|Common Name||Magical Little Red Riding Hood snowberry|
|Botanical Name||Symphoricarpos 'Kolmarrho'|
|Size||3' tall by 3' wide|
|USDA hardiness Zones||3-8a|
|Sun / Shade||Full sun to part shade farther south|
|Soil||Average garden soil|
|Moisture||Moist, but well-drained|
|Disease and Pests||None known|
|Landscape use||Borders, cutting gardens, foundations, urban gardens, wildlife gardens|
|Market appeal / Uniqueness||Beginning in late August, pearl-white berries form in clusters at the tips of every branch – each with a red dusting. The ideal choice for planting along a garden path or outside a low set window where you can look into the eye-catching fruits.|
|Propagation Methods||Vegetative cuttings|
|Bloom Time||Flowers in spring - Fruits in late summer|
Angela and Linda’s Garden Notes:
You’re going to love the way this sweet little snow berry fits into your outdoor spaces. Beginning in late August, pearl-white berries form in clusters at the tips of every branch – each with a red dusting. The ideal choice for planting along a garden path or outside a low set window where you can look into the eye-catching fruits, Little Red Riding Hood delivers a pleasing show of color when most plants are preparing for a long winters’ rest. Plant in irregular groupings or as an informal hedge for a readily available supply of cut stems for floral arrangements in late summer and early fall.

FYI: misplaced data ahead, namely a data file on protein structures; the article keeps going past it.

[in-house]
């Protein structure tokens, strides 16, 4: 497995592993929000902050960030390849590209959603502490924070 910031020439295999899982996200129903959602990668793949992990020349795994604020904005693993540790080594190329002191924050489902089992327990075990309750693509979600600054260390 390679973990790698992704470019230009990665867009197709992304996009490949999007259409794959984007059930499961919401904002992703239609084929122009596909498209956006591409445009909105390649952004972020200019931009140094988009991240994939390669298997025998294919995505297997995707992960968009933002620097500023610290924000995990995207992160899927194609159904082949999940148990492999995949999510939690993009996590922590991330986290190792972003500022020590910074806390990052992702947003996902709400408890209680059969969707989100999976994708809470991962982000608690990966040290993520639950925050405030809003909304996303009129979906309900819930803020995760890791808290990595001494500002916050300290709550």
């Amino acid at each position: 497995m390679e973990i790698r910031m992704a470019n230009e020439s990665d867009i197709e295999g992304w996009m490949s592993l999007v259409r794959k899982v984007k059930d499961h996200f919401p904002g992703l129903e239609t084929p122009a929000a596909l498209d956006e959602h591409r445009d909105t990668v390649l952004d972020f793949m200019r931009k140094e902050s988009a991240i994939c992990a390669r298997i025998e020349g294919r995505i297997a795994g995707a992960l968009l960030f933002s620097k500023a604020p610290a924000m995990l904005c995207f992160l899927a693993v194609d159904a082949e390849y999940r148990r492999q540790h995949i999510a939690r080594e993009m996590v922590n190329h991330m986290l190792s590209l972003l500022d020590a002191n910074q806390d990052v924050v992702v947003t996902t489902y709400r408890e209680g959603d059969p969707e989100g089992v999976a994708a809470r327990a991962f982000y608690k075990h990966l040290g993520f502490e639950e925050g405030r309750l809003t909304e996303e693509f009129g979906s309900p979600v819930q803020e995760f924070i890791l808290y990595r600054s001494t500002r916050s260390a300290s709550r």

Snow Berries add interest to the garden at a time when most perennials and shrubs are exhibiting a tired look. And, as an added bonus, they make excellent cuts for floral arrangements.With these improved varieties from Plants Nouveau, new found uses for snow berries abound for natural shrub borders and late season interest.